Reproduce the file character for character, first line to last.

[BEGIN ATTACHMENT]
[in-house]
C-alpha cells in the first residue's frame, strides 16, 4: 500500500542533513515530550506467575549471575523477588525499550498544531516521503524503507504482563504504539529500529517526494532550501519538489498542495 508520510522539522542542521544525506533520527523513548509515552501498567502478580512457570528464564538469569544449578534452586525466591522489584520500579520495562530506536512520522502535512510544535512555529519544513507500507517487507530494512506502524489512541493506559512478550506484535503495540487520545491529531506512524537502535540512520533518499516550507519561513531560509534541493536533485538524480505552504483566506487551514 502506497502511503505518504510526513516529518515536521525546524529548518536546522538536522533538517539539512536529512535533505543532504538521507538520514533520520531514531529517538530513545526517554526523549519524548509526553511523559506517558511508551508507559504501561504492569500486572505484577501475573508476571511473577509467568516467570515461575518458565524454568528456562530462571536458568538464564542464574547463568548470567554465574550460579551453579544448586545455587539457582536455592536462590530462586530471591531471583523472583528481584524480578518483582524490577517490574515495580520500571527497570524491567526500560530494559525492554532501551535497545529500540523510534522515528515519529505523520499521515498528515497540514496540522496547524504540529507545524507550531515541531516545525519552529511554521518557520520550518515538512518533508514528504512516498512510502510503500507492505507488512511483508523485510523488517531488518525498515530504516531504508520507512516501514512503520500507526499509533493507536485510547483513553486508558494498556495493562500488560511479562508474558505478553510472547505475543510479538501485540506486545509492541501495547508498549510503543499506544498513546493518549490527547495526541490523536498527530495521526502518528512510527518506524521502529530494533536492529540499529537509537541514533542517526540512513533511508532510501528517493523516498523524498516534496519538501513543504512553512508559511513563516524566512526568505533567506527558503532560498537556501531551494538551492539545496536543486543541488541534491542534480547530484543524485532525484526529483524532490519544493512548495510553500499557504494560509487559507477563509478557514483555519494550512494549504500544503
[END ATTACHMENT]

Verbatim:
[in-house]
C-alpha cells in the first residue's frame, strides 16, 4: 500500500542533513515530550506467575549471575523477588525499550498544531516521503524503507504482563504504539529500529517526494532550501519538489498542495 508520510522539522542542521544525506533520527523513548509515552501498567502478580512457570528464564538469569544449578534452586525466591522489584520500579520495562530506536512520522502535512510544535512555529519544513507500507517487507530494512506502524489512541493506559512478550506484535503495540487520545491529531506512524537502535540512520533518499516550507519561513531560509534541493536533485538524480505552504483566506487551514 502506497502511503505518504510526513516529518515536521525546524529548518536546522538536522533538517539539512536529512535533505543532504538521507538520514533520520531514531529517538530513545526517554526523549519524548509526553511523559506517558511508551508507559504501561504492569500486572505484577501475573508476571511473577509467568516467570515461575518458565524454568528456562530462571536458568538464564542464574547463568548470567554465574550460579551453579544448586545455587539457582536455592536462590530462586530471591531471583523472583528481584524480578518483582524490577517490574515495580520500571527497570524491567526500560530494559525492554532501551535497545529500540523510534522515528515519529505523520499521515498528515497540514496540522496547524504540529507545524507550531515541531516545525519552529511554521518557520520550518515538512518533508514528504512516498512510502510503500507492505507488512511483508523485510523488517531488518525498515530504516531504508520507512516501514512503520500507526499509533493507536485510547483513553486508558494498556495493562500488560511479562508474558505478553510472547505475543510479538501485540506486545509492541501495547508498549510503543499506544498513546493518549490527547495526541490523536498527530495521526502518528512510527518506524521502529530494533536492529540499529537509537541514533542517526540512513533511508532510501528517493523516498523524498516534496519538501513543504512553512508559511513563516524566512526568505533567506527558503532560498537556501531551494538551492539545496536543486543541488541534491542534480547530484543524485532525484526529483524532490519544493512548495510553500499557504494560509487559507477563509478557514483555519494550512494549504500544503